Africa and the First World War
by Simon Collings
Soldiers from Britain’s overseas colonies played a major role in World War One, an aspect of the war which has received growing attention in recent years. The extent to which Africa was a major theater of the war is also being increasingly acknowledged. The first and last shots of the war were fired in Africa not Europe.
In August the BBC ran a news report on Kenya’s ‘forgotten heroes’. Two million Africans are believed to have fought in the conflicts with Germany’s colonies in the east, west and south west of the continent. The stories of those who took part are poorly documented. Many were recruited as fighting troops but the majority were employed as porters. While some joined voluntarily many were press ganged by local chiefs. The conditions were harsh, the food poor, and large numbers died of malaria, dysentery and exhaustion. In east Africa around 100,000 are believed to have perished in what was the longest running campaign of the entire conflict. After the war many returned to their homes only to find their land being annexed by white settlers – some of them former British officers.
Indian troops played a critical role in the early stages of the war in Europe. Britain had a large professional army in India, made up largely of Indians. These soldiers were deployed to bolster Britain’s inadequate military resources while more men in the UK were conscripted and trained.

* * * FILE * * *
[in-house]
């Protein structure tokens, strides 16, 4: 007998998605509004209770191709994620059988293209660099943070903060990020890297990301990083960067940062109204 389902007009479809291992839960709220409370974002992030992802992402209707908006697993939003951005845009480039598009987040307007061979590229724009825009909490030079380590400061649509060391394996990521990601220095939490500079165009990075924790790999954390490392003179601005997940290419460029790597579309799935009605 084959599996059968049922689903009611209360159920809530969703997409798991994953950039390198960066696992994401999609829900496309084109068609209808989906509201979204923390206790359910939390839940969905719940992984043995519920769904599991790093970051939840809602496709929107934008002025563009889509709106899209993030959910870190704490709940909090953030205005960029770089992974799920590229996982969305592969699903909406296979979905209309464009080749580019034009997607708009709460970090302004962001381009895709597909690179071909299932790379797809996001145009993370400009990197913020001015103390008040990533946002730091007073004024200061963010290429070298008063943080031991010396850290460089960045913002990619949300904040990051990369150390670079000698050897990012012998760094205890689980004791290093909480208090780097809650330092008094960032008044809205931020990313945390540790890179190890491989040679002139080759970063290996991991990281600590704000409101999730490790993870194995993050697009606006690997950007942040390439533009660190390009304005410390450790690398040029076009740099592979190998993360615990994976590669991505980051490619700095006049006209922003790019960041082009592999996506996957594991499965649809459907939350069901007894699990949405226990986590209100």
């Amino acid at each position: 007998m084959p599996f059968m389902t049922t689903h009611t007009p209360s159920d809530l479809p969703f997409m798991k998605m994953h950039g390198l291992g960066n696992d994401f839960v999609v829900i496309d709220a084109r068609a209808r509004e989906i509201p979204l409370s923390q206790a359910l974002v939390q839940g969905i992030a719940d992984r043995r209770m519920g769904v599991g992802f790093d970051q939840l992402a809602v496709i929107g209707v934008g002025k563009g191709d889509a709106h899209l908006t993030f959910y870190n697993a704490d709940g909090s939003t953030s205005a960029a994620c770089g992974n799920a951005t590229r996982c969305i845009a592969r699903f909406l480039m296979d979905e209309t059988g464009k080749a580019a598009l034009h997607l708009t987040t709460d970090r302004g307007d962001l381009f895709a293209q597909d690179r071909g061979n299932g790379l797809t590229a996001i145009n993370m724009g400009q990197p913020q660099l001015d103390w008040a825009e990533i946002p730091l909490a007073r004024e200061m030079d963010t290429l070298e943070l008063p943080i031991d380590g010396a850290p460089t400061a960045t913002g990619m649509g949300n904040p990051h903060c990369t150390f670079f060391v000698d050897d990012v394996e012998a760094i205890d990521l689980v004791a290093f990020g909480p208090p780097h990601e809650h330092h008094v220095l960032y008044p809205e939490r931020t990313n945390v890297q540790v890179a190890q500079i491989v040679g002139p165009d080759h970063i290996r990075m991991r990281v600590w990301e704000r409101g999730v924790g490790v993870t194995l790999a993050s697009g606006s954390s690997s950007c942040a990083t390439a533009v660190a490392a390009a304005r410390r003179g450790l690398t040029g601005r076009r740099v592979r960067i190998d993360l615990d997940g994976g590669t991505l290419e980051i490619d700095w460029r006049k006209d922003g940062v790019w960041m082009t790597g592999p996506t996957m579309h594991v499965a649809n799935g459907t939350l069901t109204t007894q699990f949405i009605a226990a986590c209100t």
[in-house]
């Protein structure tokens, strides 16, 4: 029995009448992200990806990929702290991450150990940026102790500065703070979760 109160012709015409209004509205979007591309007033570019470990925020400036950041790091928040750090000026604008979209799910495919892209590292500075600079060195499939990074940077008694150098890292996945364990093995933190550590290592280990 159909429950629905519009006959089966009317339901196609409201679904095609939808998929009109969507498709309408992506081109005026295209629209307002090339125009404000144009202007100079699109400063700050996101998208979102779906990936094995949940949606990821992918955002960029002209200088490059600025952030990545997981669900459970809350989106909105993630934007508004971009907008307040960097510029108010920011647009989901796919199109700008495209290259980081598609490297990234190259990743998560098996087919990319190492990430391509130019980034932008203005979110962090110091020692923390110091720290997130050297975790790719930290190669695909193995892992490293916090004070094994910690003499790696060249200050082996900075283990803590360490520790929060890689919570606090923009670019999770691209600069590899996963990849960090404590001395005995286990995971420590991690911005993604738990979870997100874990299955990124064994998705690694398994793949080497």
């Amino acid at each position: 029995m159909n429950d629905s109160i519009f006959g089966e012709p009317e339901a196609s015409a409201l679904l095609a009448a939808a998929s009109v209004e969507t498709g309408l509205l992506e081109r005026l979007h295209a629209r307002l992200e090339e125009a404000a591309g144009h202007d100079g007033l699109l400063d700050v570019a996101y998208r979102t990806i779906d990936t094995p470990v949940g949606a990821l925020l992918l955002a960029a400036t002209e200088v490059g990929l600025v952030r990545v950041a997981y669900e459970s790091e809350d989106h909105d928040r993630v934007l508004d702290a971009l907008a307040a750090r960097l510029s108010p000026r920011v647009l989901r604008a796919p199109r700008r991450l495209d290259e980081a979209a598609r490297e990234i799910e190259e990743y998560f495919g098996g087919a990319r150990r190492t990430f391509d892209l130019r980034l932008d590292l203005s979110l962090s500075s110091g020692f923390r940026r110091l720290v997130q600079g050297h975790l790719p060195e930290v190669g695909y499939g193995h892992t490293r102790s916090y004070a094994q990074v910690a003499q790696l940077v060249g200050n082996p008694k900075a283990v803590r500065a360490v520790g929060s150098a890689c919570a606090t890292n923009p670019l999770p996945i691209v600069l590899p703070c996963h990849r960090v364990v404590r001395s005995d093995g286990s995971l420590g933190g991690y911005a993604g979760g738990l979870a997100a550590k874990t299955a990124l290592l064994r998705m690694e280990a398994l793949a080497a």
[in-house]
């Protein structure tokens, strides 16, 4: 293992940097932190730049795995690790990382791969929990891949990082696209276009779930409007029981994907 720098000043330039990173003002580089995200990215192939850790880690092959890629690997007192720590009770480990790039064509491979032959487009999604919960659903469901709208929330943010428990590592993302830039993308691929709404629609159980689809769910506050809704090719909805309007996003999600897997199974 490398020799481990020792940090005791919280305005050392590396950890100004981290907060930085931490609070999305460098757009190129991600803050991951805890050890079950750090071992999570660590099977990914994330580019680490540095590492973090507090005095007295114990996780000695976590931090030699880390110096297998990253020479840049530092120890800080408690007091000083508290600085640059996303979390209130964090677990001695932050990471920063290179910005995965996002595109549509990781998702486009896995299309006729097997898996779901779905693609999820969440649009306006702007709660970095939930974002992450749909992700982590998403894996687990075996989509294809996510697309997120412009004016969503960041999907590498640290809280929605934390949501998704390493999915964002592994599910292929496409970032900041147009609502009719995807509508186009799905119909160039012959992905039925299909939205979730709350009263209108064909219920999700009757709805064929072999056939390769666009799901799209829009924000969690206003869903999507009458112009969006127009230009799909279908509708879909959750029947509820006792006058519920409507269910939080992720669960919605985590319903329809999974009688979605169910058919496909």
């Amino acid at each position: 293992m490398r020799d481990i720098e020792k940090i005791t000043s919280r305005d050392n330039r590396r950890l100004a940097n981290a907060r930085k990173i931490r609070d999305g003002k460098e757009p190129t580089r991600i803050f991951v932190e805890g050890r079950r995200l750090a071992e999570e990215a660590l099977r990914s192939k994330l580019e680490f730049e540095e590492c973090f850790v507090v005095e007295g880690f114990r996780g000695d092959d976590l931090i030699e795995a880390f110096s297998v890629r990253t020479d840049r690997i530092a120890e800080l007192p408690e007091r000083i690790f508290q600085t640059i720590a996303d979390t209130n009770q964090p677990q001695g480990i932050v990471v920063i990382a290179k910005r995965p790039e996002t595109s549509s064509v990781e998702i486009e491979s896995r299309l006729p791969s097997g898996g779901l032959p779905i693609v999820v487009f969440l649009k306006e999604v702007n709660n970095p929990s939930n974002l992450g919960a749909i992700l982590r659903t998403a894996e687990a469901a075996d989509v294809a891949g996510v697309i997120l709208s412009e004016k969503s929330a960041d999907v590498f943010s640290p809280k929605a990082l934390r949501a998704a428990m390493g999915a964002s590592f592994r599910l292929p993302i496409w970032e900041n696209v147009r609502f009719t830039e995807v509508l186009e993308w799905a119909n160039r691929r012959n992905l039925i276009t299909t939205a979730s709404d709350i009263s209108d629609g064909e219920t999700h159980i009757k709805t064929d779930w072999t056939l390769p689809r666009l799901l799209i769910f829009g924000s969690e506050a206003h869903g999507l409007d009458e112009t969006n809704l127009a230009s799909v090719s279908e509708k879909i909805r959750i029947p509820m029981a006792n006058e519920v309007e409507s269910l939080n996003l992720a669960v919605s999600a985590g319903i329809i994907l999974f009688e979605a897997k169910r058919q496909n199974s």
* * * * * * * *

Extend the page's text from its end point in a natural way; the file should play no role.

Young men from the Caribbean also volunteered in large numbers to fight for Britain, though they found themselves debarred from combat roles. They were used instead for support operations, transporting munitions, digging trenches, laying communications cables. This was dangerous work, often performed under fire, and thousands died.
North African troops played a crucial role on the French side and last year President Hollande made a public point of acknowledging the contribution of these fighters to the French cause.
Despite recent erroneous claims in the British media, the first shot of the war was fired in west Africa. Following the declaration of war at the beginning of August 1914, troops of the Gold Coast Regiment entered Togoland from the British Gold Coast (now Ghana) and advanced on the capital, Lomé. An advance patrol encountered German-led police on 7 August 1914 and the police force opened fire. Alhaji Grunshi, who returned fire, became the first soldier in British service to fire a shot in the war.
The last military activities took place in east Africa. The German army continued to make advances in east Africa after the peace was signed in France – German commander Lt-Col Paul Emil von Lettow-Vorbeck only received a telegram with news of the German defeat on 14 November 1918. He took another nine days to march his troops to meet British troops and formally surrender himself.
Recruiting Africans to provide support to fighting troops continues today. In the issue of Kwani which I reviewed in a previous post there is an article by Alain Vicky about the experiences of a group of Ugandans recruited by a US private military company for non-combat roles in Iraq. Third-country nationals perform many of the menial tasks required to sustain a military operation. They are badly paid and often mistreated, and those who are wounded can find themselves simply shipped home – no compensation or medical care provided. Plus ça change.